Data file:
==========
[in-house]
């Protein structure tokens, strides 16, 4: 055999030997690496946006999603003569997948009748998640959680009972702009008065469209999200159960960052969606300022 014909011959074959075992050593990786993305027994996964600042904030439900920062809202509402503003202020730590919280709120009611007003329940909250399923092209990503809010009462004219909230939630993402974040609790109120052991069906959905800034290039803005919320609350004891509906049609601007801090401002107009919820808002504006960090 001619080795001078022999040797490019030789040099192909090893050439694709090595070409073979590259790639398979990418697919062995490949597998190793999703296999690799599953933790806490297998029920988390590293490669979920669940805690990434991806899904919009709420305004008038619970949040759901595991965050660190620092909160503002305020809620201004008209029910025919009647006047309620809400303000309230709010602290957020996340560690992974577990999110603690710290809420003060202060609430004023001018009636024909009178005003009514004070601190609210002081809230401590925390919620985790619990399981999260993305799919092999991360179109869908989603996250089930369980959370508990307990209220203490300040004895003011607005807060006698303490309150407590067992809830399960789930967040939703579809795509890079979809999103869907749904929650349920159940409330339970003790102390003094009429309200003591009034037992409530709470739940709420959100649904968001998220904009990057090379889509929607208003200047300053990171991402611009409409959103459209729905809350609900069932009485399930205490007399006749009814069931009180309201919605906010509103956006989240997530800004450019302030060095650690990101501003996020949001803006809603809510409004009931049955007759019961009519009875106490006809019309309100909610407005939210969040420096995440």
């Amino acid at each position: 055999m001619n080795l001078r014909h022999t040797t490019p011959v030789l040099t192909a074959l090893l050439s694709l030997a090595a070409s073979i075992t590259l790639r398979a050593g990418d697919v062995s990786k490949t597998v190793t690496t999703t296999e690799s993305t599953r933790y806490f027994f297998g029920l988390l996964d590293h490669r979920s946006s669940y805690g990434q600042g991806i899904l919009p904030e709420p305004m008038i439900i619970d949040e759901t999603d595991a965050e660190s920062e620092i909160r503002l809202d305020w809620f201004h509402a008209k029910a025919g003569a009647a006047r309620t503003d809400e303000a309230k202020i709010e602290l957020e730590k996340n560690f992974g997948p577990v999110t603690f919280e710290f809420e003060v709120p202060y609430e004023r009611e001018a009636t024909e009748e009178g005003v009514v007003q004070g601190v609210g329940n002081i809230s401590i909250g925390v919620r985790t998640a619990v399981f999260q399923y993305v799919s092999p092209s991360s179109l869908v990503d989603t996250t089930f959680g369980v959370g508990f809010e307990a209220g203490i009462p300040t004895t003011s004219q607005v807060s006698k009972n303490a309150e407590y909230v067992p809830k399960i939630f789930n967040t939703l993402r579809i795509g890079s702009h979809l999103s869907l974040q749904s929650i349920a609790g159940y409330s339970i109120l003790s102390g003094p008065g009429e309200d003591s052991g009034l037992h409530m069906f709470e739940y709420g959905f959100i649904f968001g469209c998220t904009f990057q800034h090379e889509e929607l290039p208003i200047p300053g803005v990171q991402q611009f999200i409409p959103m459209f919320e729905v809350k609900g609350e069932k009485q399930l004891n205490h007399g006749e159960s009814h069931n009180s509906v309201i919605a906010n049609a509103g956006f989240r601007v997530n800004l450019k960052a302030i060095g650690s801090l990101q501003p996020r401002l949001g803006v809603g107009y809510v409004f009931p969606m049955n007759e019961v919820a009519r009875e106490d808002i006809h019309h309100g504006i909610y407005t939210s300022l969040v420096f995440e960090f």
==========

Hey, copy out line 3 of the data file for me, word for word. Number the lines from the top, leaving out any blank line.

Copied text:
């Amino acid at each position: 055999m001619n080795l001078r014909h022999t040797t490019p011959v030789l040099t192909a074959l090893l050439s694709l030997a090595a070409s073979i075992t590259l790639r398979a050593g990418d697919v062995s990786k490949t597998v190793t690496t999703t296999e690799s993305t599953r933790y806490f027994f297998g029920l988390l996964d590293h490669r979920s946006s669940y805690g990434q600042g991806i899904l919009p904030e709420p305004m008038i439900i619970d949040e759901t999603d595991a965050e660190s920062e620092i909160r503002l809202d305020w809620f201004h509402a008209k029910a025919g003569a009647a006047r309620t503003d809400e303000a309230k202020i709010e602290l957020e730590k996340n560690f992974g997948p577990v999110t603690f919280e710290f809420e003060v709120p202060y609430e004023r009611e001018a009636t024909e009748e009178g005003v009514v007003q004070g601190v609210g329940n002081i809230s401590i909250g925390v919620r985790t998640a619990v399981f999260q399923y993305v799919s092999p092209s991360s179109l869908v990503d989603t996250t089930f959680g369980v959370g508990f809010e307990a209220g203490i009462p300040t004895t003011s004219q607005v807060s006698k009972n303490a309150e407590y909230v067992p809830k399960i939630f789930n967040t939703l993402r579809i795509g890079s702009h979809l999103s869907l974040q749904s929650i349920a609790g159940y409330s339970i109120l003790s102390g003094p008065g009429e309200d003591s052991g009034l037992h409530m069906f709470e739940y709420g959905f959100i649904f968001g469209c998220t904009f990057q800034h090379e889509e929607l290039p208003i200047p300053g803005v990171q991402q611009f999200i409409p959103m459209f919320e729905v809350k609900g609350e069932k009485q399930l004891n205490h007399g006749e159960s009814h069931n009180s509906v309201i919605a906010n049609a509103g956006f989240r601007v997530n800004l450019k960052a302030i060095g650690s801090l990101q501003p996020r401002l949001g803006v809603g107009y809510v409004f009931p969606m049955n007759e019961v919820a009519r009875e106490d808002i006809h019309h309100g504006i909610y407005t939210s300022l969040v420096f995440e960090f």